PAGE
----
this expresses a preference, not a prohibition.  If re-TeXing was prohibited
it should read, "This manual is copyrighted and _shall_ not be TeXed."  It
is a subtle, but important difference.  When I was learning TeX, I modified
a local copy of texbook.tex so that I could view it online instead of having
to carry the book around.  I have also, in the past, modified it to skip the
dangerous sign sections.  Then later, I modified it to just skip the
double-dangerous sections.  This made it easier to read online and to read
it in its various stages, essentially folding the book to a more compact
form and then progressively unfolding it as I learned more and more.

What some have failed to recognize in this discussion is what has been
called "Fair Use Doctrine.  Its essence is captured in US Code Title 17,
Chapter 1, Section 107, "Limitations on exclusive rights: Fair use".[7]
According to U.S. law, as I understand it, Mikhael should not be prevented
from using portions "of the Wiki in projects licenced under canonical 'GNU
GPL; either version 2 of the License, or (at your option) any later
version'"[8], provided they adhere to Fair Use.

He also says, "I don't feel like continuing to contribute to something I
can't use in my own projects without licensing troubles."  However, it is
entirely possible for him to completely and fully reuse those portions which
he has authored.  He is ultimately the copyright holder unless he has
assigned those rights to someone else.  As copyright holder he is free to
release his contributions under multiple licenses.  This is common practice.
Many software authors release their work to the general public under GPL and
also make it available for inclusion in proprietary work under a separate

I do not intend to take sides on the pros and cons of Knuth's or Stallman's
approaches to software and documentation.  Perhaps in the views of some, on
a completely mathematical level, they are internally inconsistent, drawing
artificial lines between documented-software and software-documentation.  I
have not studied enough and do not yet know enough to make that
determination for myself.  

I suppose my own opinions on the matter have been being forming over the
last several years.  Yet at this point in time, the compromises made by both
men look reasonable to me when laid alongside the U.S. Constitution and
basic copyright law.  Over time I expect my opinion on this will continue to
foment and change.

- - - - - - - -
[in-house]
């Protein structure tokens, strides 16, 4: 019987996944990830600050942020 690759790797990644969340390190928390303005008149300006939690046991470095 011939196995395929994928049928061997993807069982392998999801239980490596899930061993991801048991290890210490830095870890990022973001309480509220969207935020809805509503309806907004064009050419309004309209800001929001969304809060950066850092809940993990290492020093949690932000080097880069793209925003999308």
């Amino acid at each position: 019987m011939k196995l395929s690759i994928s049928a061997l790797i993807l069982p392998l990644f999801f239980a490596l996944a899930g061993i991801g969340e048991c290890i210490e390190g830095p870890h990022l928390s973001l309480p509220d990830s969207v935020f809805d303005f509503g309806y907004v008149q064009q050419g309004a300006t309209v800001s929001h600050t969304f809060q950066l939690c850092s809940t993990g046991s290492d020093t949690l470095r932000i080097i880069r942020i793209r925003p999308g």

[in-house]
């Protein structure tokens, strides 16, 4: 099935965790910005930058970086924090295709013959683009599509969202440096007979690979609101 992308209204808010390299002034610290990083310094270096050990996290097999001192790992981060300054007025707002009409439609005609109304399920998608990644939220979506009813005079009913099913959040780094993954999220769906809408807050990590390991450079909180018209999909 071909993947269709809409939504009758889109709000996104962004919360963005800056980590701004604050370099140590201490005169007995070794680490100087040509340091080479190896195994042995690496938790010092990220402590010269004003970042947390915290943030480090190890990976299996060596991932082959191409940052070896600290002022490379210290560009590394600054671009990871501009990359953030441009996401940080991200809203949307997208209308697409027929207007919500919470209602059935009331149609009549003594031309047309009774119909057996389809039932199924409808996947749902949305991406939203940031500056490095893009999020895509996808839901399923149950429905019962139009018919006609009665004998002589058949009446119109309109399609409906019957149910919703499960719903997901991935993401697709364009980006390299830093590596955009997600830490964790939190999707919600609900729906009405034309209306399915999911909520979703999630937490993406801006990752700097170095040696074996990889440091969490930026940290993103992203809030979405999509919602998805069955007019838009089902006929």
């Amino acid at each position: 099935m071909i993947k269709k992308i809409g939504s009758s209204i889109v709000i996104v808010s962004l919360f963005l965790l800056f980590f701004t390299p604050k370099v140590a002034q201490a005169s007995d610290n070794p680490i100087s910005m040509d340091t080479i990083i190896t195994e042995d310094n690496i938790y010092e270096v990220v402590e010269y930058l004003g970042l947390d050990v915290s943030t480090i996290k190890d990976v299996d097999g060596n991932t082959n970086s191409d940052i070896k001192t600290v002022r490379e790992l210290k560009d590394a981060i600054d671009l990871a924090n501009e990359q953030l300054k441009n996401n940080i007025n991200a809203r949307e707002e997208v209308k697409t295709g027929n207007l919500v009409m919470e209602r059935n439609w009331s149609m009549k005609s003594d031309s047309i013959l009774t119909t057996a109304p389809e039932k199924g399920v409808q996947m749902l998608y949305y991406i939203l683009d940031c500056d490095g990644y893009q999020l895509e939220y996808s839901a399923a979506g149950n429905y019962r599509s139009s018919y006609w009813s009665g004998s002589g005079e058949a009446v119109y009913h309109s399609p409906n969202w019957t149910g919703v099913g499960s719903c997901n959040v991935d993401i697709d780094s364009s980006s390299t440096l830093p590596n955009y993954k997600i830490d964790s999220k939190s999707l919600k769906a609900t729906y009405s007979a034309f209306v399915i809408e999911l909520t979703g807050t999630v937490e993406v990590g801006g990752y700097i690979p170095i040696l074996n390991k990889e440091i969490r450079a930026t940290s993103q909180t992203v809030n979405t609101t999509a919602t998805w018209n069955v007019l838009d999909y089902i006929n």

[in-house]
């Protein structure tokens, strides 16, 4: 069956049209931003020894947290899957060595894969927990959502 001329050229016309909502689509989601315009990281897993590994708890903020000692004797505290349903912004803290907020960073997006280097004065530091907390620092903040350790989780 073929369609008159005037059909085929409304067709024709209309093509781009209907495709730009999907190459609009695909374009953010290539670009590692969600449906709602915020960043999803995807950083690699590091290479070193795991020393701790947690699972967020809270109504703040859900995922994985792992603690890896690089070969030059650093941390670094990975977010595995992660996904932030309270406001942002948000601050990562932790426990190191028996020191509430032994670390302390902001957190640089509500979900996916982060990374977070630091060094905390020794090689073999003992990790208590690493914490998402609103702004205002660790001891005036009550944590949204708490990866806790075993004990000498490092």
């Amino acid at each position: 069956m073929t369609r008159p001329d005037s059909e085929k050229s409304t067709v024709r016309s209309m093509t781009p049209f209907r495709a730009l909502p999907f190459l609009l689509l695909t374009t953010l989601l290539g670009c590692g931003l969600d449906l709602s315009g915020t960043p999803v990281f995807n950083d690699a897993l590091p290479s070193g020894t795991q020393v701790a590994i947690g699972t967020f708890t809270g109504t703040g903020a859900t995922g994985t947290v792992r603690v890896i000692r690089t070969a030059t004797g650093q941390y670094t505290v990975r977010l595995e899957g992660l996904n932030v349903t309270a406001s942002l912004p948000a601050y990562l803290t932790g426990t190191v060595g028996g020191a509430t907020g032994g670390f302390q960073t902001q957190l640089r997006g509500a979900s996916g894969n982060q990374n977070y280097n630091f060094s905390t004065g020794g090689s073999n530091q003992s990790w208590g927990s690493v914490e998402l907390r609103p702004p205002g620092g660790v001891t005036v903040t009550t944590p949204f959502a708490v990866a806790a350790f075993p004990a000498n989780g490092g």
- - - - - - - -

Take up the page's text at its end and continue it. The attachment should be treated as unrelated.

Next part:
At least Knuth seems to have produced a rather balanced triangle and in life
all things must be balanced.  I will need to sit back, learn more and
observe more to determine whether or not I believe RMS and the FSF have
arrived at a balanced solution.

Over the years I have helped author and revise materials that are
distributed, translated and used world wide.  The copyright holder of these
materials[9] has allowed them to be liberally copied, modified and
distributed, but has diligently protected them against abuse, theft,
misapplication and misrepresentation over the years.  This I believe is the
purpose of copyright and the proper use of license.  None of these materials
were developed for personal profit, neither were they required to support
those who worked upon them.  They were for the benefit of those into whose
hands they were given.

Likewise, I believe that software should be for the public good, but its
license must be defended against abuse.  Ultimately it is up to the author
to determine how he will support himself and his work.

It is interesting, this got me to thinking about software from the "writings
and discoveries" perspective.  Only in proprietary software and
software-embedded hardware does there exist a basic inability to see the
thing for what it is, to take it apart and learn how it works and for a
skilled individual to repair it independent of the original producer when it
breaks down.  This seems to me a basic violation of the principles of
Article I, Section 8 of the U.S. Constitution.  

I suppose RMS went through the same basic mental exercise at least two
decades ago.  While, I've benefited from, promoted and even contributed to
free software over the years.  I finally "get it."  I also understand the
position of the open-source movement.  But looking at what I have written, I
have to say that I disagree with allowing open-source to be included into
closed-source projects.  

Although, and this is may be a radical position.  I can see possible reasons
for including optional closed source components into an otherwise open
source project.  However, the example I am contemplating gets back to the
argument of "is documentation (or data) the same as software?"  From a legal
stand point, I suppose I have to say, "Not if the author has not released it
as such."  I may desire to treat it that way.  I may even wish it were so.
But if the holder of the copyright disagrees, I cannot treat it as such
until his copyright expires.  Only then, may I treat it as such and publish
an edited or expanded edition of his original work.  But, until such a time
I can only distribute it as he has allowed me to do so.


[1]  At least in the views of some, these are different.



[4] (Note the
trailing colon is part of the URL.)

[5] Luke 10:7, I Timothy 5:8.

[6] I fully recognize that the first few volumes of "The Art of Computer
Programming" have effectively supported him of their own accord.  While
TAoCP is not documented-software, it is no doubt documentation about
software.  The difference is why prepositions and adjectives both exist in
English.  Otherwise, a tangled ambiguity would ensue.



[9] A 501c(3) non-profit corporation.